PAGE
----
Also over the summer, we learned that US Senator John Lewis died, and he was one of the leaders of the civil rights movement, alongside Rev. Dr. Martin Luther King Jr., reminding us that the fight against systemic oppression has been going on for a long time.

Upon the deaths of George Floyd and Senator John Lewis, there is a phrase that is often seen alongside their names – Rest in Power.

Rest in Power – a variation of Rest in Peace, that highlights the power struggles involved in their lives and deaths.  This phrase has been around in the public record for about 20 years, and is used particularly in tribute to those who have lived and died surrounded by systemic oppression.  In addition to people of colour, it is also common to hear it among LGBTQ+ folks, and particularly in remembering trans people, who have died a premature death.

Now, it is not my place to… police, how one uses this phrase.  I should, however, make note of some etiquette that goes along with the phrase Rest in Power.  And by “etiquette”, I mean more than simply being polite for the sake of social acceptance, but more powerfully, as a way of being respectful to the roots and origins of a practice that is borne from oppression.  So, to be clear, I am not inviting you to replace, Rest in Peace with Rest in Power, but rather to consider that someone’s life’s struggles, particularly when facing systemic oppression, allow us to see a different dimension to someone’s life.

I am also mindful that systemic oppression takes many forms – some of which have often been, and are, invisible.

More broadly, I find a certain truth in the phrasing of “rest in power”, as a reminder that the dead leave a powerful legacy for the living.

And not all of these legacies are powerful in the positive sense of the word – many lives gone before can leave scars that take time to heal, even beyond someone’s death… perhaps an oppressive power that the living need to struggle to overcome.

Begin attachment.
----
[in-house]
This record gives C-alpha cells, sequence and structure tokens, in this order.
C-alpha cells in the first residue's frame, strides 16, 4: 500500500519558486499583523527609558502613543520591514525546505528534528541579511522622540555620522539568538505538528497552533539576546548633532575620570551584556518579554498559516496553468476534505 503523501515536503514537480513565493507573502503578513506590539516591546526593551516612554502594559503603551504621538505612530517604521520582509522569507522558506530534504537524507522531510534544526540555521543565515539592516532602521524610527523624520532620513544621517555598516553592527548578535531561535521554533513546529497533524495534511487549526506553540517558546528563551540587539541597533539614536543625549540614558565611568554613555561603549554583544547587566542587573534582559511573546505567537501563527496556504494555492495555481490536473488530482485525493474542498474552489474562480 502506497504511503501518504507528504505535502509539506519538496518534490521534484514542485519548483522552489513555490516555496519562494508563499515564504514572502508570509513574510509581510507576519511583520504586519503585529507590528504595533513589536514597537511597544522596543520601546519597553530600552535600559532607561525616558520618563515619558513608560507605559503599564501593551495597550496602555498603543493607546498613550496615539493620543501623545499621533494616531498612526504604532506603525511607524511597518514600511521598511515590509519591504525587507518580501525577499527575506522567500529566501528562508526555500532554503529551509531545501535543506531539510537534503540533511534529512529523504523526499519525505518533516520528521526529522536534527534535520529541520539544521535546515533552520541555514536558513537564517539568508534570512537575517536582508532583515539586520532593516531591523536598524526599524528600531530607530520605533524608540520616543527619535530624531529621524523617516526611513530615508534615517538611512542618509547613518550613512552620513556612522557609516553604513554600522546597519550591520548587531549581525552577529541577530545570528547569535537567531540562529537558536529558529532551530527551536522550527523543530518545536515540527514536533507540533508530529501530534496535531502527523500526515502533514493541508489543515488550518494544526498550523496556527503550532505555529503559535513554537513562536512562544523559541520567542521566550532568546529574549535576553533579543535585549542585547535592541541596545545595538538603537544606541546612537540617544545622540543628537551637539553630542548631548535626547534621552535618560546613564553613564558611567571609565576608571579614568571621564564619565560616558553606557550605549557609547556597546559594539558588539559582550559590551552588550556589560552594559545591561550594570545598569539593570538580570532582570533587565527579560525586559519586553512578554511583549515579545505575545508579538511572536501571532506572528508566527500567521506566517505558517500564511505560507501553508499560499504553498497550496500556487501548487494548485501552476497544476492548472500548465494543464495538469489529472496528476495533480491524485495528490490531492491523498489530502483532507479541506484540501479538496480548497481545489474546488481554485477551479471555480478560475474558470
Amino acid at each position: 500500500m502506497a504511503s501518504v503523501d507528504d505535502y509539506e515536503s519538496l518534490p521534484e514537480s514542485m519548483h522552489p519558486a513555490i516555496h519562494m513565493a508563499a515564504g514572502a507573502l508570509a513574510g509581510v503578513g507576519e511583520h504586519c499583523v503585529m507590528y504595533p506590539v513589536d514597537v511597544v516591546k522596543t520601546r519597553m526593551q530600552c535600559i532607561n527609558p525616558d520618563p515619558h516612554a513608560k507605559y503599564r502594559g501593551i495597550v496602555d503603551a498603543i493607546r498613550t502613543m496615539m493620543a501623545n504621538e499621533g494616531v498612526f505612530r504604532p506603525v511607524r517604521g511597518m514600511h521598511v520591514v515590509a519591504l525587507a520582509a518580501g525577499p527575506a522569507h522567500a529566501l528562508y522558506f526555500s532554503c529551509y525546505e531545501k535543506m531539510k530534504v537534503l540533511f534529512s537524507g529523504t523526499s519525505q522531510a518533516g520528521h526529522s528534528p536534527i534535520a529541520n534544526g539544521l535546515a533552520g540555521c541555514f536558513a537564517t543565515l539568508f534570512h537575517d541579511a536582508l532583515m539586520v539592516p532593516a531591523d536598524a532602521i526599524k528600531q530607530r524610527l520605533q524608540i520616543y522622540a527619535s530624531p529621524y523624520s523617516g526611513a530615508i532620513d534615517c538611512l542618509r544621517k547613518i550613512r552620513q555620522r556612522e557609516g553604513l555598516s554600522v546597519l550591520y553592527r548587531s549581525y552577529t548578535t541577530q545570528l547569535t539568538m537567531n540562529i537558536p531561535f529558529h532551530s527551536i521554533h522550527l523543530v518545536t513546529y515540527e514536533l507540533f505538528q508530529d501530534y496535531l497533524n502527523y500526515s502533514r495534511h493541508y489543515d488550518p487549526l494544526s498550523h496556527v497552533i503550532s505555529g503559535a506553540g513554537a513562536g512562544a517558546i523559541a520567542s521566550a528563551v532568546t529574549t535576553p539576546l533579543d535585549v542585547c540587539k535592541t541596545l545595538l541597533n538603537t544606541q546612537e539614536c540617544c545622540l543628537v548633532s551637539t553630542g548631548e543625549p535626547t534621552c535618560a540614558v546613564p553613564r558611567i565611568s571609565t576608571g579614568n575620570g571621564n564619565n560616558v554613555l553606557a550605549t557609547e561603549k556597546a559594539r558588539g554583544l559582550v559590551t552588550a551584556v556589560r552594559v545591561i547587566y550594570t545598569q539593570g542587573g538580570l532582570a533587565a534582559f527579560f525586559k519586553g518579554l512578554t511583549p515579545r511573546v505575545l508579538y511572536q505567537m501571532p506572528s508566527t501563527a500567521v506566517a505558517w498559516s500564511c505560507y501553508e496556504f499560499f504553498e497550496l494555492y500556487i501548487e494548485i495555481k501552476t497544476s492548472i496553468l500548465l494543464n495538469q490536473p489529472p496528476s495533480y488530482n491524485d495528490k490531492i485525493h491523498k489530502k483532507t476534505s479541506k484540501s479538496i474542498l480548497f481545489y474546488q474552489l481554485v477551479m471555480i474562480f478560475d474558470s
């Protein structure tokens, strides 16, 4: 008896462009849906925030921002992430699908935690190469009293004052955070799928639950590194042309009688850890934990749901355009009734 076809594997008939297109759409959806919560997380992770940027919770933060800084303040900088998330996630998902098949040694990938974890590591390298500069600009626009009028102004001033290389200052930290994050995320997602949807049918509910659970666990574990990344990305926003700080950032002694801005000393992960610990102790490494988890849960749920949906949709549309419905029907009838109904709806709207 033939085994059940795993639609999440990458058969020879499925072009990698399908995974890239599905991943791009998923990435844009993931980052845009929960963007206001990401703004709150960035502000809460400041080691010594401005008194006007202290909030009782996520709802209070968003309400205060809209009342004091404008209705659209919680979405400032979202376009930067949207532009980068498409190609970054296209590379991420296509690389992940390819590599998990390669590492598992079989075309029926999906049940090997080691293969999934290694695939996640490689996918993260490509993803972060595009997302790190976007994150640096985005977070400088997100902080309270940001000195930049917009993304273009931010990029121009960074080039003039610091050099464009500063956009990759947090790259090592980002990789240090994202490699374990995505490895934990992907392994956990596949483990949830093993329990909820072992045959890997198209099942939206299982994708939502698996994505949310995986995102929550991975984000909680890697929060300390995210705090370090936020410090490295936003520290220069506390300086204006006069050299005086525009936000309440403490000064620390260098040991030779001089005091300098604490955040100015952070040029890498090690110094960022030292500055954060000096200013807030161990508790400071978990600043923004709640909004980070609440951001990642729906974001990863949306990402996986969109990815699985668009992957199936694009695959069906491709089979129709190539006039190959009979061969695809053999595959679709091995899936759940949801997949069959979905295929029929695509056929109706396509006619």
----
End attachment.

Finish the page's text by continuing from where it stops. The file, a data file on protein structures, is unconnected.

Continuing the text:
And yet, my friends, many other lives leave a powerful inspiration for the living, offering an example of ways to overcome adversity.  Often, this power was clearly visible during a person’s life and endures profoundly after their death.

Also quite often, my friends, this power only becomes clear after their death, and perhaps even in ways they might not have anticipated.

My friends, we may not always know how our actions will impact – hopefully benefit – others, and yet, with a commitment of mindful intentionality and an openness to ongoing learning and growth, we may well find hidden power in our lives, and quite likely beyond death.

My friends, our lives become legacy, often whether we mean to or not.  And today, we remember those whose legacies endure in our lives.  From whom we’ve inherited powerful inspiration, and even opportunities for struggle and growth.

May all who have struggled against power,
who have found power,
who have offered power,
Rest in Power

May all who have sought peace,
Rest in Peace

Peace on the dead
Peace on the living
Peace on all mourners
Peace on all of us

In Solidarity,
With the living and the dead,

Copyright © 2020 Rodrigo Emilio Solano-Quesnel